Gallery: The Impossible Burger | 6 Photos
Gallery: The Impossible Burger | 6 Photos
The Impossible Burger was created out of a desire for more environmentally friendly food production. You see, it takes a lot of resources to raise animals for consumption. That includes obvious assets like land and water but also the fuel needed to run the various machines that make farming possible. You can produce a lot more food from a crop of wheat than you can from a herd of cattle.
However, it's hard to shake the habit of eating meat; it's such a big part of various cultures' cuisines, and it just tastes good. Meat substitutes have arisen to try and bridge that gap and, though products like tofu and seitan can function as a protein in many dishes, they just don't impart the same amount of oomph as red meat or poultry.
The team at Impossible Foods spent five years in a lab trying to unlock that secret, studying every facet of the burger experience including its look, smell and taste. Eventually they were able to isolate heme protein as the root of the meat's flavor. It's abundant in animal flesh -- the word comes from the Greek for 'blood' -- but it also occurs in plant matter as well.
Plant heme protein makes up less than 2 percent of the Impossible Burger, but it's a vital 2 percent. What makes up the rest of it, nailing down other essentials such as smell and texture? Protein from wheat and potatoes, coconut oil and various vitamins. Apologies to Celiac sufferers and other non-gluten-eating people: Even without its bun, the Impossible Burger isn't gluten-free. It also contains some soy protein, a common allergen. Happily for my tree nut and peanut allergies, those ingredients are absent here.
The Impossible Burger is currently being served at Momofuku Nishi, the newest of chef David Chang's "New Asian" family of restaurants. Most of the menu consists of traditional Asian dishes like kimchi and ramen, so the $12 Impossible Burger stands out -- it's listed under "buns & noodles," as there's no other place to put it. According to Impossible Foods' spokesperson Lance Ignon, Chang was chosen for this initial run of the burger due to being "one of America's most respected, innovative and creative chefs." The values that govern Momofuku also mesh well with Impossible Foods' own, most notably the chain's support for sustainable, responsible food sourcing.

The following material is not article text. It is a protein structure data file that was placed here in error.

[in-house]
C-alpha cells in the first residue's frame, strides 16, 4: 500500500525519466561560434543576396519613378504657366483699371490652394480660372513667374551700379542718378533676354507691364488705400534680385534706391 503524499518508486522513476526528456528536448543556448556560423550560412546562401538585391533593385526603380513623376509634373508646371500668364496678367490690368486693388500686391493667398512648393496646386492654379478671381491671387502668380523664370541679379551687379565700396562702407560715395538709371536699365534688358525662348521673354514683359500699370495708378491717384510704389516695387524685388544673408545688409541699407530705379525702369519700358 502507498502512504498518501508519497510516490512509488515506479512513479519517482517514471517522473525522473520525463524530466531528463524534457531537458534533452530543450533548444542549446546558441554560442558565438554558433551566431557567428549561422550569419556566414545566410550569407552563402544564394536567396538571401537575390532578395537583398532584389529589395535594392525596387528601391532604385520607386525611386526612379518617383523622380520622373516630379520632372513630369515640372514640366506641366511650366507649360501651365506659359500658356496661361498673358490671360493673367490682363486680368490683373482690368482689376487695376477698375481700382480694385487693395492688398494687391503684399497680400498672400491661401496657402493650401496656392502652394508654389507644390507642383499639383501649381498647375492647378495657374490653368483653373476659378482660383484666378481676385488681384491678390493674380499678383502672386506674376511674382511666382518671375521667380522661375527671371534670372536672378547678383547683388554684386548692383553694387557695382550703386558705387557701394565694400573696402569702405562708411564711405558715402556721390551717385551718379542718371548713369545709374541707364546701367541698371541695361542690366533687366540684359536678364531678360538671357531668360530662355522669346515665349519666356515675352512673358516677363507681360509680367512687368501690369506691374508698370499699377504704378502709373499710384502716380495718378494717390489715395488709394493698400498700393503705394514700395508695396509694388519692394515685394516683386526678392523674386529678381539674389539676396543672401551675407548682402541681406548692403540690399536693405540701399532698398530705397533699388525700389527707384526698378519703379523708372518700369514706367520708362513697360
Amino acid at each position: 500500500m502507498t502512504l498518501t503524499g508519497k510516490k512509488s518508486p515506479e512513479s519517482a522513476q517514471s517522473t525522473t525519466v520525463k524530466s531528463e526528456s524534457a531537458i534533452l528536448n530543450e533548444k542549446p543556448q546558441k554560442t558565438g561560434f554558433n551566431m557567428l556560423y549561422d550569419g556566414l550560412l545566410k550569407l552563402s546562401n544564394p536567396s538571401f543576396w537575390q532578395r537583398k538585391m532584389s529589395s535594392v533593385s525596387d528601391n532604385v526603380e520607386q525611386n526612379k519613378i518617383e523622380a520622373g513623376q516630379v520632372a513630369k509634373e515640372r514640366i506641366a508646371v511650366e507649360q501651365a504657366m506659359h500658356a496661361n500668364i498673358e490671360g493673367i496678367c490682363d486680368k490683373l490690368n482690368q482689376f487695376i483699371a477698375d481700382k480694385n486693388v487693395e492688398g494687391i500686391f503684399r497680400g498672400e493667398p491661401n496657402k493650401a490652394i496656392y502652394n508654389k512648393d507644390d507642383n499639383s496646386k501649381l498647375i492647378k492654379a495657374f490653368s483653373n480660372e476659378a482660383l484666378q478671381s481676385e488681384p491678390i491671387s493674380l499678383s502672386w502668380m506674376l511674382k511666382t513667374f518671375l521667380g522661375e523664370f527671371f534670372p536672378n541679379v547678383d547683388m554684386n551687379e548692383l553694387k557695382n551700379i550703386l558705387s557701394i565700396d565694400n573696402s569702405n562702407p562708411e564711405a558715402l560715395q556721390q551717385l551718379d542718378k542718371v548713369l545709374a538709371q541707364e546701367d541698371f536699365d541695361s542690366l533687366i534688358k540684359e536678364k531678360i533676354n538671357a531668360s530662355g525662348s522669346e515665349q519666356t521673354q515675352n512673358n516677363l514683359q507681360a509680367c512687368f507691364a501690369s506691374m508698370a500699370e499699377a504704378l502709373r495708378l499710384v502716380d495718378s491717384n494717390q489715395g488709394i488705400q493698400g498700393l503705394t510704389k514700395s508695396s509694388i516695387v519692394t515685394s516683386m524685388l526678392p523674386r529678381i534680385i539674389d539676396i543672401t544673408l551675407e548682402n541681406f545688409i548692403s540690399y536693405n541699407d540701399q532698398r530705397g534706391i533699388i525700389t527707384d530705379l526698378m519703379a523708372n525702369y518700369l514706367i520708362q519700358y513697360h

While waiting outside for the restaurant to to open, I heard various other diners describe the product as "a new vegan burger" or "new fake meat," neither of which really imparts the full depth of the accomplishment. Additionally, Ignon wants this to be absolutely clear: "We don't make imitation meats. We make meat from plants."
I didn't have to wait long to find out how true this was, as my friend and I got our food about 10 minutes after placing our order at the bar. That's a fairly standard wait for a burger, which makes sense because the plant-based beef cooks just like cow meat, starting out pink and slowly browning on the griddle.
Each burger came on a metal tray with a side of thin fries and a little cup of ketchup. The fries were fairly standard, and I only munched on a few. As for the burger, it came on a soft potato bun topped with a fairly standard complement of lettuce, tomatoes and dill pickles. The bottom of the patty is slathered with a good helping of "special sauce." The Impossible Burger can be ordered with cheese as well, though you need to specify if you want the vegan option. I opted for regular cheese: Not just because I like the taste of dairy, but because vegan cheese tends to use nuts like cashews and almonds so I can't eat it.